Then there was the touching. Leon is a famously “touchy” guy. He doles out kisses—on cheeks, lips, foreheads—and dispenses hugs and grabs shoulders and pats legs. His friends (myself included) came to think little of it. But it made many women on staff exceedingly uncomfortable.
“Leon kissed me on the lips under the guise of congratulating me on a life event,” recalls Katherine Marsh, a writer of children’s books who was managing editor and deputy editor at the New Republic from 2005 to 2009. “I have been hugged and even cheek-kissed by plenty of male colleagues, but this raised my alarm bells. I told several family members at the time because it creeped me out. I felt uncomfortable around him for pretty much the rest of my time at TNR. I remember warning a new female colleague, Britt Peterson, not to be in a room alone with him.”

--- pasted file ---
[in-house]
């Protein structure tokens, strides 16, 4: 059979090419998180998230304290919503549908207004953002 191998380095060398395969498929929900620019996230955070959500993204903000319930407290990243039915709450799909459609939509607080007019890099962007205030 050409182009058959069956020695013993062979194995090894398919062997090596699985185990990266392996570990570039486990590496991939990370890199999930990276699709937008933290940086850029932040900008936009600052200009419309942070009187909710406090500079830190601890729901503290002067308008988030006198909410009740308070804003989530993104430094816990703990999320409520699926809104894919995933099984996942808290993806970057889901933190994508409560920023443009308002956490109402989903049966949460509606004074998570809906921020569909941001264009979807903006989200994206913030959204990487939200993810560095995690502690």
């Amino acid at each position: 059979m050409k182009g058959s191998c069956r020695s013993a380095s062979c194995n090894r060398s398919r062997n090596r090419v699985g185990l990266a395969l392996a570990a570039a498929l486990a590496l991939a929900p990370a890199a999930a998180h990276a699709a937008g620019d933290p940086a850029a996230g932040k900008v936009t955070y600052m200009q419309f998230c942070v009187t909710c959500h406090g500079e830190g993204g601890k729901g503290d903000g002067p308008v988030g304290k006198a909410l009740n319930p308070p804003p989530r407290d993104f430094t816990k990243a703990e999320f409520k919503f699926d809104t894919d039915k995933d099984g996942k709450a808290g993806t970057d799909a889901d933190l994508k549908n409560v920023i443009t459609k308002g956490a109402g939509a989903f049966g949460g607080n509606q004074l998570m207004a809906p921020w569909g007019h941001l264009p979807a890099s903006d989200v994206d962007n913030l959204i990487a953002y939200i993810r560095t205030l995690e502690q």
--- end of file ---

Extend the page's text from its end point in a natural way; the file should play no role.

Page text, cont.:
Marin Cogan, a freelance writer who was a reporter-researcher and assistant editor at the magazine from 2007 to 2009, notes, “Last week, I put ‘Leon kissed me’ into the search bar of my email, and to my surprise, four incidents popped up. I’d completely buried it. In all of these incidents”—none were on the mouth, Cogan clarifies—“I told co-workers, and we all just treated it as an awkward but not uncommon fact of working at TNR.”